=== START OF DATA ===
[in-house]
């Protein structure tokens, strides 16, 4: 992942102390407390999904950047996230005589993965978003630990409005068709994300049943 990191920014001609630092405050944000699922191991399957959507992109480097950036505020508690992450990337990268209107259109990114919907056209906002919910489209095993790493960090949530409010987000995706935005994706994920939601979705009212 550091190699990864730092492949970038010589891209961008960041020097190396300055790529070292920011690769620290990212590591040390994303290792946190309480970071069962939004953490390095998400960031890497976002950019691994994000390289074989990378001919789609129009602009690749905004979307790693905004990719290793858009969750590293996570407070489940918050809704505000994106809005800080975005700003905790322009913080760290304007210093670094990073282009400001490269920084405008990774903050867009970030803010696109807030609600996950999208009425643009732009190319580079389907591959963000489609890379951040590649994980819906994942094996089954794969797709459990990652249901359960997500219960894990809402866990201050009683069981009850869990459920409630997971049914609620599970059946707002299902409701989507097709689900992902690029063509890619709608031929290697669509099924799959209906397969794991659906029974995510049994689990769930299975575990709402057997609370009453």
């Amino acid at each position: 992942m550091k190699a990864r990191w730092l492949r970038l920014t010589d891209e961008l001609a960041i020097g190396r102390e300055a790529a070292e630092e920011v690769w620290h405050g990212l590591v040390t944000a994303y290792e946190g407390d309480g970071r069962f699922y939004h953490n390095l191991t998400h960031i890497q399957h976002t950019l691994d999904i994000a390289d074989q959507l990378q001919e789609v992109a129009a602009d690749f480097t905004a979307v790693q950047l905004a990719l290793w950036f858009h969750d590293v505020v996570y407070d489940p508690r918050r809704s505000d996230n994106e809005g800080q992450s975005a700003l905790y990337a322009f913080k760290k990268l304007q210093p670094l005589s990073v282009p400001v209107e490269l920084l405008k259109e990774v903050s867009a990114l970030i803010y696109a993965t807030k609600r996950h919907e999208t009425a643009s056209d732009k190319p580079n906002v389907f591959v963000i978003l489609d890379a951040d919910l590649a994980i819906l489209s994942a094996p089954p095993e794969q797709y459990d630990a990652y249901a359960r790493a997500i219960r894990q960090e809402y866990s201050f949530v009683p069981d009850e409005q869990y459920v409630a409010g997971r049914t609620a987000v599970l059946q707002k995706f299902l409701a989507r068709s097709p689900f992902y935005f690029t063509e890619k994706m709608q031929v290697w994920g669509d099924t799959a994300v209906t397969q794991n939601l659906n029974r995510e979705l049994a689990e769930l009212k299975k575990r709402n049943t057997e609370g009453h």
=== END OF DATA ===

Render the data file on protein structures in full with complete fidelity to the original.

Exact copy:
[in-house]
């Protein structure tokens, strides 16, 4: 992942102390407390999904950047996230005589993965978003630990409005068709994300049943 990191920014001609630092405050944000699922191991399957959507992109480097950036505020508690992450990337990268209107259109990114919907056209906002919910489209095993790493960090949530409010987000995706935005994706994920939601979705009212 550091190699990864730092492949970038010589891209961008960041020097190396300055790529070292920011690769620290990212590591040390994303290792946190309480970071069962939004953490390095998400960031890497976002950019691994994000390289074989990378001919789609129009602009690749905004979307790693905004990719290793858009969750590293996570407070489940918050809704505000994106809005800080975005700003905790322009913080760290304007210093670094990073282009400001490269920084405008990774903050867009970030803010696109807030609600996950999208009425643009732009190319580079389907591959963000489609890379951040590649994980819906994942094996089954794969797709459990990652249901359960997500219960894990809402866990201050009683069981009850869990459920409630997971049914609620599970059946707002299902409701989507097709689900992902690029063509890619709608031929290697669509099924799959209906397969794991659906029974995510049994689990769930299975575990709402057997609370009453």
């Amino acid at each position: 992942m550091k190699a990864r990191w730092l492949r970038l920014t010589d891209e961008l001609a960041i020097g190396r102390e300055a790529a070292e630092e920011v690769w620290h405050g990212l590591v040390t944000a994303y290792e946190g407390d309480g970071r069962f699922y939004h953490n390095l191991t998400h960031i890497q399957h976002t950019l691994d999904i994000a390289d074989q959507l990378q001919e789609v992109a129009a602009d690749f480097t905004a979307v790693q950047l905004a990719l290793w950036f858009h969750d590293v505020v996570y407070d489940p508690r918050r809704s505000d996230n994106e809005g800080q992450s975005a700003l905790y990337a322009f913080k760290k990268l304007q210093p670094l005589s990073v282009p400001v209107e490269l920084l405008k259109e990774v903050s867009a990114l970030i803010y696109a993965t807030k609600r996950h919907e999208t009425a643009s056209d732009k190319p580079n906002v389907f591959v963000i978003l489609d890379a951040d919910l590649a994980i819906l489209s994942a094996p089954p095993e794969q797709y459990d630990a990652y249901a359960r790493a997500i219960r894990q960090e809402y866990s201050f949530v009683p069981d009850e409005q869990y459920v409630a409010g997971r049914t609620a987000v599970l059946q707002k995706f299902l409701a989507r068709s097709p689900f992902y935005f690029t063509e890619k994706m709608q031929v290697w994920g669509d099924t799959a994300v209906t397969q794991n939601l659906n029974r995510e979705l049994a689990e769930l009212k299975k575990r709402n049943t057997e609370g009453h």